That said, you can start building your White repertoire by playing the Reti Opening exclusively and adding more and more variations step-by-step. Your opponents will have a hard time dealing with your flexibility in the opening when they prepare against you. The Reti Opening not only helps you to steer away from mainstream theory. Thanks to the theoretical developments over the last years, the Reti Opening definitely carries a lot of theoretical bite in many lines. It is a common occurrence that club players try to develop naturally against the Reti Opening and soon find themselves in a strategically lost position.
They lose the game without even understanding why they lost. Before we go deeper into various lines and variations, you have the opportunity to dive actively into the waters of the Reti Opening, and solve 4 puzzles which feature typical tactical motifs that frequently arise from this opening. Have a go!
We take a look at the most important moves step-by-step. As a warning, however, it also needs to be said that there are many variations, transpositions and move order tricks in the Reti Opening.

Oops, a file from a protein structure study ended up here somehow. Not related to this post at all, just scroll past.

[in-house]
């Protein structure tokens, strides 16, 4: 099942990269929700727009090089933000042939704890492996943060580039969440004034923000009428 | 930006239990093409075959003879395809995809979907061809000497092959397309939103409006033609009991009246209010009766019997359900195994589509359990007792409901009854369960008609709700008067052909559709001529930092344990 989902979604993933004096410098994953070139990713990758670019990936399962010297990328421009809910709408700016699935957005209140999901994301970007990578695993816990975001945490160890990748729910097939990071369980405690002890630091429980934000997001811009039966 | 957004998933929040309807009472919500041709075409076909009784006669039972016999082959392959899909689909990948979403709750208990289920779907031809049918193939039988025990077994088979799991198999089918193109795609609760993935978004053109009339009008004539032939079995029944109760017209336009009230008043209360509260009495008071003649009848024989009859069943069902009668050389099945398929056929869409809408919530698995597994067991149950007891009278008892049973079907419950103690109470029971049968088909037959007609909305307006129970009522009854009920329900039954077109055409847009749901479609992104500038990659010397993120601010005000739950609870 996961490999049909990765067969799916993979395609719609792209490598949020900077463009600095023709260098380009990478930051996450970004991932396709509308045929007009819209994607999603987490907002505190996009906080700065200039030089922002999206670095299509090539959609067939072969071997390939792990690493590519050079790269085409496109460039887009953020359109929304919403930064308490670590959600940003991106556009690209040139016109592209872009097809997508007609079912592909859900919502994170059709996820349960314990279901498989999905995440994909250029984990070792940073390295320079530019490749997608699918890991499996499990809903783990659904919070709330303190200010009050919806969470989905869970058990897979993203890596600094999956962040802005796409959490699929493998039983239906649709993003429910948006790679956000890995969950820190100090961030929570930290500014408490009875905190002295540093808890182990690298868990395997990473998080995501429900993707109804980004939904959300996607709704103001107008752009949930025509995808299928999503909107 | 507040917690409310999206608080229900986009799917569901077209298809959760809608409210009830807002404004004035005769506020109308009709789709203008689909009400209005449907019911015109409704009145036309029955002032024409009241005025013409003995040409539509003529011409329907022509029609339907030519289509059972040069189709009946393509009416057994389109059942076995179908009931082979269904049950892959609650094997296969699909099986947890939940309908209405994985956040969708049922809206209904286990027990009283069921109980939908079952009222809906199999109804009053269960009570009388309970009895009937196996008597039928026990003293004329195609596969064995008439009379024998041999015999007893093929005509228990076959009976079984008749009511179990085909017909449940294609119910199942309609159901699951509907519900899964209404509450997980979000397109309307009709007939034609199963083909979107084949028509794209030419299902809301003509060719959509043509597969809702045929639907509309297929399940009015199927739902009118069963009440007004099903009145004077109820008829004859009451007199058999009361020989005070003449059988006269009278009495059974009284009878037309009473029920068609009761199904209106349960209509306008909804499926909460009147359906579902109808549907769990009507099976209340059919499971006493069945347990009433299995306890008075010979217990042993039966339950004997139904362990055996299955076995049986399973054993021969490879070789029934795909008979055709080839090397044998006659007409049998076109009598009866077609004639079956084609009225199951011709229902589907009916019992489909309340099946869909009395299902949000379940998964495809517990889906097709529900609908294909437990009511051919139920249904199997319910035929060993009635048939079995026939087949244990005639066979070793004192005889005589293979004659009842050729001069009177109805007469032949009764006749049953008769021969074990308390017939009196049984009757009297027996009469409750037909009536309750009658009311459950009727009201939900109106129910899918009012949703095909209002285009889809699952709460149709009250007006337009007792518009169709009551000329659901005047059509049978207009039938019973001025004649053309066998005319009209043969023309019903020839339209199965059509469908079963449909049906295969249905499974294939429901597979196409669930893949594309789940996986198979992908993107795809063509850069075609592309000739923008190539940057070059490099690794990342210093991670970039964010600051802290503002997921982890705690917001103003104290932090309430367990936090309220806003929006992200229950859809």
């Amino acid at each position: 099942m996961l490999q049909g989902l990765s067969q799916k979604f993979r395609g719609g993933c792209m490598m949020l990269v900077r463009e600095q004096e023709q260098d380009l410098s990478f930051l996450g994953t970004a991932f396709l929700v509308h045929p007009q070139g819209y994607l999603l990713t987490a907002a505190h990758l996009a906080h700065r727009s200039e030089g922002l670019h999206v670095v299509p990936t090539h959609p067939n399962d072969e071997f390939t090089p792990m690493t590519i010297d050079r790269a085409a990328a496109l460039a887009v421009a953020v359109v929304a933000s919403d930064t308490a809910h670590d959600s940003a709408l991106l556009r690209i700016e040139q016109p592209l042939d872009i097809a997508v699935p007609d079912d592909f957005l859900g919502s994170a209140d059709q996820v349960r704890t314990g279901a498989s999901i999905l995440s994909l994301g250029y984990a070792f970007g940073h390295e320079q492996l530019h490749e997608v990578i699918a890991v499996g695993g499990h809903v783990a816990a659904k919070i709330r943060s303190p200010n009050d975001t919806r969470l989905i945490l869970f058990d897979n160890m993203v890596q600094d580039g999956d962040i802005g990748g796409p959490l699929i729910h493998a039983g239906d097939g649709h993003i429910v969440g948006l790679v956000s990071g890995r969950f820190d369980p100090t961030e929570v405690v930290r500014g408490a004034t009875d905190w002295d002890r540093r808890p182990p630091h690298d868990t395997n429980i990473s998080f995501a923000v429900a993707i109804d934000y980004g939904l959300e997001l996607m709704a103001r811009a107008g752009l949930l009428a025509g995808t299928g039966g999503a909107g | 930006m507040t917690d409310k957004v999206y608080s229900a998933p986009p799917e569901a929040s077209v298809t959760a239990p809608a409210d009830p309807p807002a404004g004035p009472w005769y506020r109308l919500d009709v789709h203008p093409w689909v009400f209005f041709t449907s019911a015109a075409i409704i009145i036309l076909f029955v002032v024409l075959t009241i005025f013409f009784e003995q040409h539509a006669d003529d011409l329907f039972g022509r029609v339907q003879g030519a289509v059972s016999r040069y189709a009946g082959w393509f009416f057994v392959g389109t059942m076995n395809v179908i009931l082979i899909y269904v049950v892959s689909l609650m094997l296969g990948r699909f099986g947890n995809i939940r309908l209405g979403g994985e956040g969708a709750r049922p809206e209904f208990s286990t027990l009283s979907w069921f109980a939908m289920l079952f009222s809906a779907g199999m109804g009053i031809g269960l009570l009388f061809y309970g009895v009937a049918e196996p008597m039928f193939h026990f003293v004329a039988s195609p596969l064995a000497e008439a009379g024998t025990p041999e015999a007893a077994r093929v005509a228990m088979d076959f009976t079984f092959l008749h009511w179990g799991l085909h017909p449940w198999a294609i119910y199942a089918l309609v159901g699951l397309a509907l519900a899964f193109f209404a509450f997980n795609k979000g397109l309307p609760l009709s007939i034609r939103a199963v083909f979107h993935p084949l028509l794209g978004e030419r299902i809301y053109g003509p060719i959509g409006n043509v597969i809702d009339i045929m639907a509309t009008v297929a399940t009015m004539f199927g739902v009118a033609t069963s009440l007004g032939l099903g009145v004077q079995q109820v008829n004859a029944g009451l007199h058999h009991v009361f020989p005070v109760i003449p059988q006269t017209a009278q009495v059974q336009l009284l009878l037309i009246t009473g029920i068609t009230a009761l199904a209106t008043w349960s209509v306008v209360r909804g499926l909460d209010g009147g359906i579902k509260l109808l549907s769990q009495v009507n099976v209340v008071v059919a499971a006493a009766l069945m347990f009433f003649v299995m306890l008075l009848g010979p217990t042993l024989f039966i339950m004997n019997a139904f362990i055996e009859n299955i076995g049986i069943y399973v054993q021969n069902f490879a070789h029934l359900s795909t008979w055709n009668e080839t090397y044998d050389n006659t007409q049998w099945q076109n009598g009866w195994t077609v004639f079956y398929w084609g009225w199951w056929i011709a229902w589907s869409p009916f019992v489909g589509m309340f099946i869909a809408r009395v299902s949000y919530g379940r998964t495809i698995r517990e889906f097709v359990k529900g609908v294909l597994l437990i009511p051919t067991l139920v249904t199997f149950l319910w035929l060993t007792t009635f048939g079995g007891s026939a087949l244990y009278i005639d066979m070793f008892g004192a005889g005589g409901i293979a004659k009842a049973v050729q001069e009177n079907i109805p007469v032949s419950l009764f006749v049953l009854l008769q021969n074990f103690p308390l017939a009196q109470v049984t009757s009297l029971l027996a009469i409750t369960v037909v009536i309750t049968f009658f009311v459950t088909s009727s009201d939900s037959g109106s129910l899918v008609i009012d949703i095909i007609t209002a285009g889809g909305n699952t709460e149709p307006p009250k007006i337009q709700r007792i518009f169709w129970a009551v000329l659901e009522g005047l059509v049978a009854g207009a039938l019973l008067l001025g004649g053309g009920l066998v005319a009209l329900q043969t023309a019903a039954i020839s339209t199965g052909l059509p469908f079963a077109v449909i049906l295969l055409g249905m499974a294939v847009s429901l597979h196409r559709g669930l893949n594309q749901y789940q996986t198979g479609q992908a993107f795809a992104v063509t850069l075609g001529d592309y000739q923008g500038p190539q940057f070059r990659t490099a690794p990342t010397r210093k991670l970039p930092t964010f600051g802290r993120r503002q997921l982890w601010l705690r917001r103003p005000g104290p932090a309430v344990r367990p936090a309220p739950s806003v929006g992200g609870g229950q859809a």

Be careful not to miss the forest for the trees! Reti Opening: Black plays 1…d5 1. Nf3 d5 Against the move 1…d5, the classical Reti move is 1. Yet, we recommend you play the move 2.
This has several advantages: White does not allow Black to play the move 2…d4, leading to a Benoni Defense with colors reversed where Black has not committed himself to any specific setup. Black players are usually well-prepared for the line 1. If White does not know how to properly play the line, he can easily be worse in less than 10 moves. This is uncomfortable for most Reti-players, who opt for a slower positional struggle where they get a very solid position from the opening. The move 2. In most cases, the moves 2.